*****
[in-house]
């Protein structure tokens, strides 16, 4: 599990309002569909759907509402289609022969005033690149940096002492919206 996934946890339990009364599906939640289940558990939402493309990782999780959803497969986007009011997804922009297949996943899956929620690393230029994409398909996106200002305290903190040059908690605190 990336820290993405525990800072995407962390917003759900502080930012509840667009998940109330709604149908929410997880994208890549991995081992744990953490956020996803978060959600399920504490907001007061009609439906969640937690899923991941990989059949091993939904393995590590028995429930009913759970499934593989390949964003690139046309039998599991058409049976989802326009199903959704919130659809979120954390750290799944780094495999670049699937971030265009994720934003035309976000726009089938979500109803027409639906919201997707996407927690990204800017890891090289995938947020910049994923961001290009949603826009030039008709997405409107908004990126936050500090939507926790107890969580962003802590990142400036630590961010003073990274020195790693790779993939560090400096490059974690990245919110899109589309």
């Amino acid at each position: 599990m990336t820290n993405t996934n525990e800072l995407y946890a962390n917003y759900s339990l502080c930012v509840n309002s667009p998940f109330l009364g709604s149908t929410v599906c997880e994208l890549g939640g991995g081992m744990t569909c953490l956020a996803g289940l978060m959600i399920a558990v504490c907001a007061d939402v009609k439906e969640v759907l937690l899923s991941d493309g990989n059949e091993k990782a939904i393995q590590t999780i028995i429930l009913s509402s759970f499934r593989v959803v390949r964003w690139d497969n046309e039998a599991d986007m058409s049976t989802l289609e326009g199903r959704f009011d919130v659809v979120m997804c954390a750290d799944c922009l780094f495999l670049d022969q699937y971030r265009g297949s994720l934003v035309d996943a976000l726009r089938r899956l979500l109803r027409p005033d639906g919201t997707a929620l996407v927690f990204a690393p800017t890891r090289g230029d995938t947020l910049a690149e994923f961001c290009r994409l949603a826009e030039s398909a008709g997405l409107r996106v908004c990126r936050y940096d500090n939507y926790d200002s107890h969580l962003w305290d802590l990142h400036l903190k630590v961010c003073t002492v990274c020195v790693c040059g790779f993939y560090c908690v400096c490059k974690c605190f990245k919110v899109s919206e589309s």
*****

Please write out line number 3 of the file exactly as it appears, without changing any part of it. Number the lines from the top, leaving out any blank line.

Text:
């Amino acid at each position: 599990m990336t820290n993405t996934n525990e800072l995407y946890a962390n917003y759900s339990l502080c930012v509840n309002s667009p998940f109330l009364g709604s149908t929410v599906c997880e994208l890549g939640g991995g081992m744990t569909c953490l956020a996803g289940l978060m959600i399920a558990v504490c907001a007061d939402v009609k439906e969640v759907l937690l899923s991941d493309g990989n059949e091993k990782a939904i393995q590590t999780i028995i429930l009913s509402s759970f499934r593989v959803v390949r964003w690139d497969n046309e039998a599991d986007m058409s049976t989802l289609e326009g199903r959704f009011d919130v659809v979120m997804c954390a750290d799944c922009l780094f495999l670049d022969q699937y971030r265009g297949s994720l934003v035309d996943a976000l726009r089938r899956l979500l109803r027409p005033d639906g919201t997707a929620l996407v927690f990204a690393p800017t890891r090289g230029d995938t947020l910049a690149e994923f961001c290009r994409l949603a826009e030039s398909a008709g997405l409107r996106v908004c990126r936050y940096d500090n939507y926790d200002s107890h969580l962003w305290d802590l990142h400036l903190k630590v961010c003073t002492v990274c020195v790693c040059g790779f993939y560090c908690v400096c490059k974690c605190f990245k919110v899109s919206e589309s």